Clint Eastwood is one of Hollywood's most famous conservative figures. This year, though, the 89-year-old actor and director has announced that he'll be supporting Mike Bloomberg in the presidential race. In an interview with The Wall Street Journal, Eastwood also discussed the #MeToo movement, his career, and his political views.
"The best thing we could do is just get Mike Bloomberg in there," Eastwood said in the interview.
The Richard Jewell director also said that he personally identifies as a libertarian, but that he respects other people's ideas and is always willing to learn. Eastwood also said that there were "certain things" Trump has done that he approves of.
Ultimately, though, Eastwood said he felt disheartened by the "ornery" state of politics today. He also said that he wished President Trump would act "in a more genteel way, without tweeting and calling people names." The actor and director said that he wished Trump would refuse to bring himself to "that level."
The social media reaction to Eastwood's endorsement was mixed. Some felt that, while Eastwood was welcome to his opinion, his support for Bloomberg was a mistake.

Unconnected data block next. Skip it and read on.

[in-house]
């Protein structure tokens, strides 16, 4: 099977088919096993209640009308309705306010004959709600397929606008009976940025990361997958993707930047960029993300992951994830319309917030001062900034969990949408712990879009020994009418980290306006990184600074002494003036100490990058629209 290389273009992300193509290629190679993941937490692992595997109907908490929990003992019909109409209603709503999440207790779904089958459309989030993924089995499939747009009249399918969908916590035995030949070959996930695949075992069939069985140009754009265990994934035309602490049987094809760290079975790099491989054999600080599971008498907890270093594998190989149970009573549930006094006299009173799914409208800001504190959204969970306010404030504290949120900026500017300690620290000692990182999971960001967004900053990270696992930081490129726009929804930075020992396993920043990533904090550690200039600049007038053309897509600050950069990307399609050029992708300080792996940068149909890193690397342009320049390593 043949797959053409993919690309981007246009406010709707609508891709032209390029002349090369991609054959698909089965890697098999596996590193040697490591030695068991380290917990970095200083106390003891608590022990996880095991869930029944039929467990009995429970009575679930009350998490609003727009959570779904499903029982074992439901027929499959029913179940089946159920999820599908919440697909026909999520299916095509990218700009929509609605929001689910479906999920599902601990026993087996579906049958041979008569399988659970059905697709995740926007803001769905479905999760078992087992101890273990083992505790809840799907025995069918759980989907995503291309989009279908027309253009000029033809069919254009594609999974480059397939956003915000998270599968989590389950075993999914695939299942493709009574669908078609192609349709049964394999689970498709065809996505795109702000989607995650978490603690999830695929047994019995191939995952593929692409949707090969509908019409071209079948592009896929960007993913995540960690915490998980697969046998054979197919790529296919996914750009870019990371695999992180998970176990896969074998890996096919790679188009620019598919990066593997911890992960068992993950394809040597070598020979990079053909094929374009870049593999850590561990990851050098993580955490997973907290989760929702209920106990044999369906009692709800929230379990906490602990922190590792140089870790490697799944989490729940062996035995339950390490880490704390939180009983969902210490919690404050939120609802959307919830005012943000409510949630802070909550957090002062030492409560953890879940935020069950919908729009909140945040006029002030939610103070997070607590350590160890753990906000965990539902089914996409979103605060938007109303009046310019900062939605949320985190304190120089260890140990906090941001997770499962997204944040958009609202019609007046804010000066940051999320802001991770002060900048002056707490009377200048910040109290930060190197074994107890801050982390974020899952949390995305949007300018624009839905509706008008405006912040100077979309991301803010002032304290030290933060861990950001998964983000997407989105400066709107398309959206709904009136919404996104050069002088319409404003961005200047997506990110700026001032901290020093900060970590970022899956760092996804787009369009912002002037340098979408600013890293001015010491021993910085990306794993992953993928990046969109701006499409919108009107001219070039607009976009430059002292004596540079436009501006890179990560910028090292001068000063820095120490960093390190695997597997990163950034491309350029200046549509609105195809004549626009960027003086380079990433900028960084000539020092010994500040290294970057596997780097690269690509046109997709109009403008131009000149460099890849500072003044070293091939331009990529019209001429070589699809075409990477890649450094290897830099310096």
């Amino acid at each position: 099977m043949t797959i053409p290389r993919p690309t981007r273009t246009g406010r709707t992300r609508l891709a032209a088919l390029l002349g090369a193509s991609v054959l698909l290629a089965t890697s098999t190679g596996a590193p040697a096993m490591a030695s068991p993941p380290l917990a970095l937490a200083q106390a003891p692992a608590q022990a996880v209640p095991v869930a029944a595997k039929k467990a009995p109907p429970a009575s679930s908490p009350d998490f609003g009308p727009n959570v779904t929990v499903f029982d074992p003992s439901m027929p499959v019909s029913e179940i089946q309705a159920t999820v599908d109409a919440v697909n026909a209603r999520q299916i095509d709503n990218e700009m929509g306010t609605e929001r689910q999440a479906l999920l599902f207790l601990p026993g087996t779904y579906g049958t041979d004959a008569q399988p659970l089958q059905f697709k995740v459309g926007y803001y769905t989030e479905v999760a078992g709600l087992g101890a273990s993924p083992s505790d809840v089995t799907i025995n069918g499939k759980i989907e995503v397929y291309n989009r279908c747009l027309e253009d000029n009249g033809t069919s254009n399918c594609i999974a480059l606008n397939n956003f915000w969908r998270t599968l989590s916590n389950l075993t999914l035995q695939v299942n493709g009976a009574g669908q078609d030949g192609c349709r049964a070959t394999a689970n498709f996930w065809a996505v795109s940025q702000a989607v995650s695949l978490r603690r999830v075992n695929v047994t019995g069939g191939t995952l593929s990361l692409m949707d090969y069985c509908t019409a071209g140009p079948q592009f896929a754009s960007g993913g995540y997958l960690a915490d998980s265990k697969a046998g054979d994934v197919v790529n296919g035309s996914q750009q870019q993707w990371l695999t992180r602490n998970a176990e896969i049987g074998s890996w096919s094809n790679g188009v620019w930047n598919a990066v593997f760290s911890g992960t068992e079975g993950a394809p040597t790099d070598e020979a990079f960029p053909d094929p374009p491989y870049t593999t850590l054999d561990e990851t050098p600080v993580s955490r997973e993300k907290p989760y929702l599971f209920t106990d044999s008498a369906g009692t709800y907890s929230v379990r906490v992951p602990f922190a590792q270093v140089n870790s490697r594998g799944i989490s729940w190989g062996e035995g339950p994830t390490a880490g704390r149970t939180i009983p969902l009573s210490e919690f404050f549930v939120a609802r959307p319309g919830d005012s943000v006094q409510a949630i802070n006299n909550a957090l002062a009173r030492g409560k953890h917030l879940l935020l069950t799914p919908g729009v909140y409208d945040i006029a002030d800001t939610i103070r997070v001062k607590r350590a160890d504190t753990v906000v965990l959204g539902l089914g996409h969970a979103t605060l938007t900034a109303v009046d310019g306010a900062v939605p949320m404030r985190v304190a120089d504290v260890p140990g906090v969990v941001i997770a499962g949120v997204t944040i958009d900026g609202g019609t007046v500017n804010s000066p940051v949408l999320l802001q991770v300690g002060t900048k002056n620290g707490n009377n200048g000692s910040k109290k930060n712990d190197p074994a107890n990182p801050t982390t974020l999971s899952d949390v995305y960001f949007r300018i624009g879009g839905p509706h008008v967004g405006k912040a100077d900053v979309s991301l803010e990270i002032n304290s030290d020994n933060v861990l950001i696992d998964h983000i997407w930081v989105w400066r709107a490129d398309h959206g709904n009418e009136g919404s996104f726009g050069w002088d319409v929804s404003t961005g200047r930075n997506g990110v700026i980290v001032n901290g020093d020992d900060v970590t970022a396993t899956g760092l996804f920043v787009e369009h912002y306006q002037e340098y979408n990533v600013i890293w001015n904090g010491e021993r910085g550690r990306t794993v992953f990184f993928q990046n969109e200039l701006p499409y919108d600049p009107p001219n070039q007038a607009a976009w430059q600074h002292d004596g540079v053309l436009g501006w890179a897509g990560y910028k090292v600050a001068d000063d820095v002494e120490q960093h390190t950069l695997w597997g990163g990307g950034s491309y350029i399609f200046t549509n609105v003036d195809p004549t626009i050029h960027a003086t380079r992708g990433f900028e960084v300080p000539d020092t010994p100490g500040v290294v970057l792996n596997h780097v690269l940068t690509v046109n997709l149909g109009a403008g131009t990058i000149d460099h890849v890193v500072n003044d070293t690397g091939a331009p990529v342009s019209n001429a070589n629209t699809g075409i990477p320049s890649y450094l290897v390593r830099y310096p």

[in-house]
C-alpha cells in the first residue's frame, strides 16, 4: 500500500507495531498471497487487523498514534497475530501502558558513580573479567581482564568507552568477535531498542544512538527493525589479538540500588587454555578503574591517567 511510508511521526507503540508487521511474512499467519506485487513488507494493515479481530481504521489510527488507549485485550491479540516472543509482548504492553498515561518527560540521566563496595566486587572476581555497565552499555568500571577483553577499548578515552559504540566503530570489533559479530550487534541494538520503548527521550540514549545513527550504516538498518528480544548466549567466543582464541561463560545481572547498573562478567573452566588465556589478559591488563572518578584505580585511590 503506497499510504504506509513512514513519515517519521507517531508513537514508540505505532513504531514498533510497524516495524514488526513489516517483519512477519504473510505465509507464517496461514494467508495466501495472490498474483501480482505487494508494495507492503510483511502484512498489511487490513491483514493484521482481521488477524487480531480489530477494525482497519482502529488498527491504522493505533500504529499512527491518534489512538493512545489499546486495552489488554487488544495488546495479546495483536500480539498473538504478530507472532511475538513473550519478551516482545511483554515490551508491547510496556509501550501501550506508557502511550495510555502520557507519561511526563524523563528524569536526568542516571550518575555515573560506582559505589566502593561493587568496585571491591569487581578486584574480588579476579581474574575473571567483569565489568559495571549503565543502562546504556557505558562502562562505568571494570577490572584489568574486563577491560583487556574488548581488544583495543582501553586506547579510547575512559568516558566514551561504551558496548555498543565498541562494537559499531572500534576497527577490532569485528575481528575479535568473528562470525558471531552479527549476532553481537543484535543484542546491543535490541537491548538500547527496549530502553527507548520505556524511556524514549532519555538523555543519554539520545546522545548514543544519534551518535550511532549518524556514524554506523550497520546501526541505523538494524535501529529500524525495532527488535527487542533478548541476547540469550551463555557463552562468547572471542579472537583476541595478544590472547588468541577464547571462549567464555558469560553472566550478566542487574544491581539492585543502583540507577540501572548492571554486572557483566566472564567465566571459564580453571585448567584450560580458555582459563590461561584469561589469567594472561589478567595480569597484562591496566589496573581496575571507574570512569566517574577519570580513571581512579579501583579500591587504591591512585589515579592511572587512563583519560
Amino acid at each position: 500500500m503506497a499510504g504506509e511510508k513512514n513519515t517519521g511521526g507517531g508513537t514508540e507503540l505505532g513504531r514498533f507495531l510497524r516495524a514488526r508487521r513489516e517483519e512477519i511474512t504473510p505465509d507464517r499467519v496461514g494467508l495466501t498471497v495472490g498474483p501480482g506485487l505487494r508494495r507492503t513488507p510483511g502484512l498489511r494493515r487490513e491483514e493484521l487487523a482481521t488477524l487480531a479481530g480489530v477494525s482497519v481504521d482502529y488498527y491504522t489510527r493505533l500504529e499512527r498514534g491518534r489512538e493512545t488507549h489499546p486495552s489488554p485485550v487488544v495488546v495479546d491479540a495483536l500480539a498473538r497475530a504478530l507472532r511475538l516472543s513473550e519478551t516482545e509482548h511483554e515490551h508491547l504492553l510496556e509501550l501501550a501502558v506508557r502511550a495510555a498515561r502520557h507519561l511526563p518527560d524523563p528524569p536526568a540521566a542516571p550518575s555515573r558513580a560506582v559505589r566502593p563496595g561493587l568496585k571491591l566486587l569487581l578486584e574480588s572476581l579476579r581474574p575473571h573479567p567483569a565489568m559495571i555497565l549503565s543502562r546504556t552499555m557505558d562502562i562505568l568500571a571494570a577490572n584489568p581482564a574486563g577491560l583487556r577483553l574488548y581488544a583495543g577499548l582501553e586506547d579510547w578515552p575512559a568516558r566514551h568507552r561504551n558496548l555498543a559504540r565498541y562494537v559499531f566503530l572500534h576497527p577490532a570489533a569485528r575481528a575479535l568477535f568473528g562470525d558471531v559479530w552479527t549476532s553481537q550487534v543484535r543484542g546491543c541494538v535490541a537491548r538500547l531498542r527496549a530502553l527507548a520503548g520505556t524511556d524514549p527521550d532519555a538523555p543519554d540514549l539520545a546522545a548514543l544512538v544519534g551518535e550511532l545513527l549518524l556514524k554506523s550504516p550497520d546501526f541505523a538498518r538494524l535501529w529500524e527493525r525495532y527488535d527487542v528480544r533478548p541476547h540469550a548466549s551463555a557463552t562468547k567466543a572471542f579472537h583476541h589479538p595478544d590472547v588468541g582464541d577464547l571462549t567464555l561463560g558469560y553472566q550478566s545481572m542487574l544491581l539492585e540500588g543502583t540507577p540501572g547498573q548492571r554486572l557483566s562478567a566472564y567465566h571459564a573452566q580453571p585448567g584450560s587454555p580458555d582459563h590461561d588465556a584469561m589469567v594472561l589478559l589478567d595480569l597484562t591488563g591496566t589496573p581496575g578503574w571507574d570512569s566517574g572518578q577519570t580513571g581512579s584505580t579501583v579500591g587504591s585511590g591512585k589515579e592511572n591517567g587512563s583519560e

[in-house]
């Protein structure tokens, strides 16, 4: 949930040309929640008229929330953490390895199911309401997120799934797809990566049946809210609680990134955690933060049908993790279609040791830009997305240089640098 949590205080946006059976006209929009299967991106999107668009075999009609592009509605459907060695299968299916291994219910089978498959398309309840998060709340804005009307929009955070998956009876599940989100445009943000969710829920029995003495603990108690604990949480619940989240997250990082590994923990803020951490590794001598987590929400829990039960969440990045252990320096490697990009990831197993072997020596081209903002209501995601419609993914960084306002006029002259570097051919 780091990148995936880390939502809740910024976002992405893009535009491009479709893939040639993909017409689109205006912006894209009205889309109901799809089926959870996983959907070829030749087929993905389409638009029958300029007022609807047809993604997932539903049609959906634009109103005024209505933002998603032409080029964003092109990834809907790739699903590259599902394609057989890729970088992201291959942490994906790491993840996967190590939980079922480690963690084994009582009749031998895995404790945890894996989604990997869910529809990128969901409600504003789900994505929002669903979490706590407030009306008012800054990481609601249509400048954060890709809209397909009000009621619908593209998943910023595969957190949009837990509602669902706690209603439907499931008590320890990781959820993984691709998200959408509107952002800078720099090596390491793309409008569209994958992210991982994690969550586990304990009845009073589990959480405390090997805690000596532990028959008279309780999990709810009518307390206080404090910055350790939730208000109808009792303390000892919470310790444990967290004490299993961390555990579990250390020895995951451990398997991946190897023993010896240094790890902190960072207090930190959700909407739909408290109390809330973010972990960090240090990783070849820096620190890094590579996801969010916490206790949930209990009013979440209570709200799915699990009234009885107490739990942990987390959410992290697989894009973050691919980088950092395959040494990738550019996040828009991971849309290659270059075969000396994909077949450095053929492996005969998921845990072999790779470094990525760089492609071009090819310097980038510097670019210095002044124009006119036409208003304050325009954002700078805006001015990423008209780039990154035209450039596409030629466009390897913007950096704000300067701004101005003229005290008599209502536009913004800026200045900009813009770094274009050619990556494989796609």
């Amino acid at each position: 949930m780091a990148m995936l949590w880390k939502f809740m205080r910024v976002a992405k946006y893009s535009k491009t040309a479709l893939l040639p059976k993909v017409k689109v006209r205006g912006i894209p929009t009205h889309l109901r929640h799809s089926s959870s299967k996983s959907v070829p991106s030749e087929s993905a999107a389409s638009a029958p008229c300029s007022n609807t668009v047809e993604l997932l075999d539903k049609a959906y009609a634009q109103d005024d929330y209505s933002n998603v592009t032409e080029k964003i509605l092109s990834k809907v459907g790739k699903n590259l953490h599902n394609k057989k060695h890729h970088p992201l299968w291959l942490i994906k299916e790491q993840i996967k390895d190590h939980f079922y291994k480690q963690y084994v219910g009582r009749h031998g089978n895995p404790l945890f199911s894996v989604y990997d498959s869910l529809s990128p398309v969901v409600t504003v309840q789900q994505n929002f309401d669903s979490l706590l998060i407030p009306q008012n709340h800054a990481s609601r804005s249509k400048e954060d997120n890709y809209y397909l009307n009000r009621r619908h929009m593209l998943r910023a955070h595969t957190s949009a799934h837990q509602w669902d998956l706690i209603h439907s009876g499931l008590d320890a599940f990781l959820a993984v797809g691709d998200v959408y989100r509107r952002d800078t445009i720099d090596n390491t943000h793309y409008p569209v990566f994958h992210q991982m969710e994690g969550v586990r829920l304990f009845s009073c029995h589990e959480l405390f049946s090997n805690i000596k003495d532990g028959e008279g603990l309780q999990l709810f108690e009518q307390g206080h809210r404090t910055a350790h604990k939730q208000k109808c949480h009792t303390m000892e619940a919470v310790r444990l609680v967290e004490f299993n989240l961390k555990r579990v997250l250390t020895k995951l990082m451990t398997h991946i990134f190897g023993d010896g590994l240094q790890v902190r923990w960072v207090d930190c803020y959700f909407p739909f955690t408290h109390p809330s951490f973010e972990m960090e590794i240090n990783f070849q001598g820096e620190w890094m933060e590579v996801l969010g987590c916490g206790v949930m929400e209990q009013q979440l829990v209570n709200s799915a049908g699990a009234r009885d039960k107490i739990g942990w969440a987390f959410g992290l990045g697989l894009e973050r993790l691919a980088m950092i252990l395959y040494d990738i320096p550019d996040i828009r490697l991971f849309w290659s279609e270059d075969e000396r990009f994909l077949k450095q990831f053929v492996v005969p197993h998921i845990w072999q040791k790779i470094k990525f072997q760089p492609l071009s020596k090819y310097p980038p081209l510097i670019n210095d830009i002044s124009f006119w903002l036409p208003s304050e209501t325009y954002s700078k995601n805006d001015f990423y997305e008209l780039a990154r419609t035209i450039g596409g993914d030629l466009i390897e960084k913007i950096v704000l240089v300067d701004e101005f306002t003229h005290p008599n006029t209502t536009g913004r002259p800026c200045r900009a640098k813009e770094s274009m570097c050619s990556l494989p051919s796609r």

"Everyone can have an opinion. Eastwood is no different but Bloomberg won't beat Trump," one user wrote.
Others were confused by The Mule director's endorsement, in part because he backed Trump over Hillary Clinton in the 2016 election.
In a speech in August of 2016, Eastwood did suggest that he would vote for Trump in that year's election. "I'd have to go for Trump… you know, 'cause [Hillary's] declared that she's gonna follow in Obama's footsteps," Eastwood said, per The Hollywood Reporter.
Still, others seemed surprised by Eastwood's decision, but said that they would continue to back President Trump anyway.
Eastwood was a notorious critic of Barack Obama during the former president's two terms in office. In 2012, he gave a famous speech at the Republic National Convention in which he gave an interview to an empty chair, pretending that Obama was sitting in it.
Elsewhere in his interview, Eastwood discussed the controversy around the depiction of journalist Kathy Scruggs in Richard Jewell. In the film, Scruggs is depicted as having traded sex for the name of a bomb suspect in the attempted bombing of the 1996 Summer Olympics in Atlanta. Scruggs died in 2001.
In the interview, Eastwood said that Scruggs was known to have hung out at a bar frequented by police and that she was known to have dated a police officer. The director said that they simply changed the details so that Scruggs was dating a federal officer. The Atlanta Journal-Constitution, where Scruggs was employed, has denied that the portrayal contains any truth.